If it can be grown in soil, the crop will be grown in the Mekong Delta of
Vietnam. Starting south of Ho Chi Minh City, the Mekong Delta is a vast
network of wide, slow flowing rivers all pouring into or anchored by the Mekong
River. Running through China, Myanmar (Burma), Laos, Thailand, and
Cambodia, the Mekong spreads out like fingers in Vietnam.
The network provides water for a variety of crops, the largest of which is
rice. But grown here are tomatoes, mangroves, lettuce, cocoanuts, fruits
of every exotic description, cattle, and on, and on, and on.
Forty or more years ago when I left Saigon, I would have immediately been in
the "boonies". A two lane road took you past rice paddies that
went on forever, elephant ear jungles where at any marker someone could ambush
you in a heartbeat. Unpopulated except for the towns or hamlets along the
way, you were in the countryside.
Today for miles upon miles the four lane road separated into two lanes each
way by a highway type construction concrete barrier, the roadside is packed with
wall to wall shops. On this page is a small example of those shops.
The other chapters Can Tho City and the Can Tho River Market are paradise
in the middle of nowhere and an amazing river market that has existed for 100's
At one time you crossed the various rivers by ferry, today a very modern,
very beautiful toll bridge has been built by an Australian firm, others are
under construction, but the ferry is still used in many places. If I were
a tourist alone on this trip, traveling in the Delta would be worth the price of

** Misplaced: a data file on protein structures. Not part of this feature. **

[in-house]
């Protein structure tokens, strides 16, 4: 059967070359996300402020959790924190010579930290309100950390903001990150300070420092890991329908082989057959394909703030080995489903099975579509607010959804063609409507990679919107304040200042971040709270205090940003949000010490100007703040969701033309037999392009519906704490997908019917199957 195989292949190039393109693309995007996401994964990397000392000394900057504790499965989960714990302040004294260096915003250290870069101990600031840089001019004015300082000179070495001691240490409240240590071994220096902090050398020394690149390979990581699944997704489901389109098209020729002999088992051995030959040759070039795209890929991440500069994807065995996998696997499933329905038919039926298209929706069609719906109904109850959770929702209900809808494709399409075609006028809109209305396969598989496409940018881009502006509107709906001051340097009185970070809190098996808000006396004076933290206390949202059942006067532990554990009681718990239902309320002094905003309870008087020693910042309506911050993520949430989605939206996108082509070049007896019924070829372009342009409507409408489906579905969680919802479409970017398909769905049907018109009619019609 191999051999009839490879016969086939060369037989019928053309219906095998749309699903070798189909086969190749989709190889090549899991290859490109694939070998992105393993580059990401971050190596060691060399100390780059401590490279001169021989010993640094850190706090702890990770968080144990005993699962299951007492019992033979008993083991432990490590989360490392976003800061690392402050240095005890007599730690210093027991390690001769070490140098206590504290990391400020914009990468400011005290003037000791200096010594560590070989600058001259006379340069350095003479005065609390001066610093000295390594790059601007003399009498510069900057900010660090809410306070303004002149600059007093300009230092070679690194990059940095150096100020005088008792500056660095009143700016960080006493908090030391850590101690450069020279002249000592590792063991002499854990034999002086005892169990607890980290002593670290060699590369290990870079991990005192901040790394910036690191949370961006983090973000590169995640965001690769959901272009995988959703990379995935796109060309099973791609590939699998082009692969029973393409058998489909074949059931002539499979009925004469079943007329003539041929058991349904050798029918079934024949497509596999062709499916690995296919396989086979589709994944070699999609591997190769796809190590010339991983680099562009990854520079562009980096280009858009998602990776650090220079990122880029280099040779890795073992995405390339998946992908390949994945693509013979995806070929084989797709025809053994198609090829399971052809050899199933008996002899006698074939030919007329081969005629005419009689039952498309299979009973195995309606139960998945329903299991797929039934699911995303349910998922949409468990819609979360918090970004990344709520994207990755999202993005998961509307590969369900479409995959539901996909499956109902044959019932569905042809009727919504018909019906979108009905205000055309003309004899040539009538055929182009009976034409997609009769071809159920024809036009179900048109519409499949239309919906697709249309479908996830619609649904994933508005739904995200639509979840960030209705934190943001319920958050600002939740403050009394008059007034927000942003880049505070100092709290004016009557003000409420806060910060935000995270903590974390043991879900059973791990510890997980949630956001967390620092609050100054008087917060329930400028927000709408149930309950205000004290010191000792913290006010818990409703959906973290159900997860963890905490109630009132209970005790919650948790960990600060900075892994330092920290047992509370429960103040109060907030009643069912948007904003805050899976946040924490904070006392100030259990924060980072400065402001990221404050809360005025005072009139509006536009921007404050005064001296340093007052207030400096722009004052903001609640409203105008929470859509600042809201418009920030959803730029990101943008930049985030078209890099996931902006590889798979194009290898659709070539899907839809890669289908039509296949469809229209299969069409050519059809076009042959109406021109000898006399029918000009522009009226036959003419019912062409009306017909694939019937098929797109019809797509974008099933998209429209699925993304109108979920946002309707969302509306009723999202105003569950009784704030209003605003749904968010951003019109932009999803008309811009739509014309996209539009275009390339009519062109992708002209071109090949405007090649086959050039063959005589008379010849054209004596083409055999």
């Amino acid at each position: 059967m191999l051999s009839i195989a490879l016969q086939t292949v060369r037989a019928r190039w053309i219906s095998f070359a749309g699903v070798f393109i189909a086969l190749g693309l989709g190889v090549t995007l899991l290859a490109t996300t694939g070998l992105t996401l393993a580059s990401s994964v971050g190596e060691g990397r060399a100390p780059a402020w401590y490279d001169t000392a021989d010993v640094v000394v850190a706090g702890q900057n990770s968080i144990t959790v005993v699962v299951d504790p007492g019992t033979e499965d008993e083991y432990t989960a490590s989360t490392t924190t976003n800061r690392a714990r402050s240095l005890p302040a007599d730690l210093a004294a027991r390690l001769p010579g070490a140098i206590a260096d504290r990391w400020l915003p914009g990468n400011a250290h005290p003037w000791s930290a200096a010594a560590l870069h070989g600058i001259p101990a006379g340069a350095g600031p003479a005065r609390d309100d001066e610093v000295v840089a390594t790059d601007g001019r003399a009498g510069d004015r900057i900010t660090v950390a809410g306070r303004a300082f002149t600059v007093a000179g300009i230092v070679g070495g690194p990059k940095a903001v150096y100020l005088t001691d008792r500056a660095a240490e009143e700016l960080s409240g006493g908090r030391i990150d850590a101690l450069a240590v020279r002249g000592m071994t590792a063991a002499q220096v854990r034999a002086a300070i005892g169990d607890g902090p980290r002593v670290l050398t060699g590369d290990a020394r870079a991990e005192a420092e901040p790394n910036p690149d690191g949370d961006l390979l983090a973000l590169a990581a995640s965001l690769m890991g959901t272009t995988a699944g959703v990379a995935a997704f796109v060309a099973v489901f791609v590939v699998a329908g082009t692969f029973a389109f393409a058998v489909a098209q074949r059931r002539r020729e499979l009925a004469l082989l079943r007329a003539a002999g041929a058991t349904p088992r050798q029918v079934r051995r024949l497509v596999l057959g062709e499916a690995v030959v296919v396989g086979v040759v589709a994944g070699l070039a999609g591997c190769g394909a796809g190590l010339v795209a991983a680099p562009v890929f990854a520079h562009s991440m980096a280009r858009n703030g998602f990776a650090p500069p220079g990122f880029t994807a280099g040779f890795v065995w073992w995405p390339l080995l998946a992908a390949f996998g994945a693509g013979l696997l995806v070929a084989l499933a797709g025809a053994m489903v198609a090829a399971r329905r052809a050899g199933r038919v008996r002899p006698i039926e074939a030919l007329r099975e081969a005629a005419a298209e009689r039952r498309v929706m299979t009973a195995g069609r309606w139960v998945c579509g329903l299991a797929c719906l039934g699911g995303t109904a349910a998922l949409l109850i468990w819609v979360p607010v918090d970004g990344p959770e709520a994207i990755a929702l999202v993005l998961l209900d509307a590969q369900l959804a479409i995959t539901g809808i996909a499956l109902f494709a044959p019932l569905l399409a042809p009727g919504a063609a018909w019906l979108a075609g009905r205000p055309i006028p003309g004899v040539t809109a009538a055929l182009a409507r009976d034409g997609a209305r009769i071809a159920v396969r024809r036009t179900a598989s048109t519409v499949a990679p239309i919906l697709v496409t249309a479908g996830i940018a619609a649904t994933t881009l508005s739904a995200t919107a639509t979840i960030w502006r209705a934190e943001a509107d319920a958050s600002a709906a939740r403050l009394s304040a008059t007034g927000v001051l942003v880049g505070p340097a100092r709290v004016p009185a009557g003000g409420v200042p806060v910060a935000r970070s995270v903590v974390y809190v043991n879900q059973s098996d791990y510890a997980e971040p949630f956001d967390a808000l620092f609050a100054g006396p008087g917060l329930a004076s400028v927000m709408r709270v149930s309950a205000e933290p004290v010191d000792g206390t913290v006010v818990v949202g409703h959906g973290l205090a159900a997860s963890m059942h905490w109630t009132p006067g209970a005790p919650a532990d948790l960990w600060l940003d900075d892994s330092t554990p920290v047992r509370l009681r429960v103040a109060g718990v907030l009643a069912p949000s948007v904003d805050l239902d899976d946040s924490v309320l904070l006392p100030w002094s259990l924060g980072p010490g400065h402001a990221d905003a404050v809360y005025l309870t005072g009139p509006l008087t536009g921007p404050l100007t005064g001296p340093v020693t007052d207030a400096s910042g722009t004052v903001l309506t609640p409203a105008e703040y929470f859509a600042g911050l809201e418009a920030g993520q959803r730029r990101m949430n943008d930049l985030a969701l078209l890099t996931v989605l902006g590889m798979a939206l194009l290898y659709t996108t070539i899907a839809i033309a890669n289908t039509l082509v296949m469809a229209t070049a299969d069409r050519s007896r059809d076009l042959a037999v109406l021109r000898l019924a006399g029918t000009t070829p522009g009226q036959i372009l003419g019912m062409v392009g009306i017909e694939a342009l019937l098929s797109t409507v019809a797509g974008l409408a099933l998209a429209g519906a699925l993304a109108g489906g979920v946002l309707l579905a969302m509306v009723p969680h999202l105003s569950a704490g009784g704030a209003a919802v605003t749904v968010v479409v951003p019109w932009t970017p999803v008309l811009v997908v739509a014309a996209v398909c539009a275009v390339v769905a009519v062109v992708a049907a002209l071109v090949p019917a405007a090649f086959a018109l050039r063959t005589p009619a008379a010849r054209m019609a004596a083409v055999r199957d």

Visit Can Tho City and enjoy a trip up the
river to the 100's year old River Market.
Bring a cool one or two--it's hot
Here are some pictures of along the way to Can Tho.
| If there's no
river, there is always a creek. Little boats are everywhere here as
a primary means of transportation of everything from produce to
computers. I would not do my clothes in these creeks, either if you
get my drift. The government at all levels tries its best to be
environmentally clean, but centuries old habits are hard to break.
A lady outside her home/shop
leaves to the right are tea leaves. We were told that these would
become the ingredient for incense.
The next series of pictures are
shops. Thee top one is the line starting to form for the ferry still
a couple miles away. This one is that far away because of the one of
the very, very few (2) accidents we saw. Small wonder there are not
more. The next few pictures give you an idea of just how cluttered
the roadside is for 150 miles and why it took five hours to go 150
miles. The return trip on an early Sunday morning took considerably
Here, I wanted to get a
shot of the brick work. They use far different brick than we and the
brick work would leave a lot to be desired by our brick layers. No
matter, though. None of it will be exposed. It's all covered
Get off the main road and you
see much narrower what we would call farm to market roads and the roadside
as you can see is not cluttered.
Planting rice by
hand. Forty years ago this work would have been done by older and
younger women. But, the younger people, like here, no longer like,
want, or do this type of labor. Now a mix of old men and women do
the work. EVERYONE works for their keep. In the Delta, the
younger people opt to work in the factories.
Rice drying on a main road.
line for the ferry begins to thicken. We are about one mile from the
ferry and this is ferry waiting traffic. Once in a town, the traffic
will snake through the area.
seven ferries were operating the day we were here. There's little
waiting, loading is very organized, no one complains (at least not out
loud). Some ferries just take the motor bikes. There are two
landings about 50 yards apart on each side of the river. I got out
of our van to stretch and look for the facilities (waiting in line does
take its toll). I passed some guys using the river. They just
grinned at me. I couldn't find any facilities, went back to where
the guys were standing in the back, determined windage, and joined
in. When you gotta, you gotta.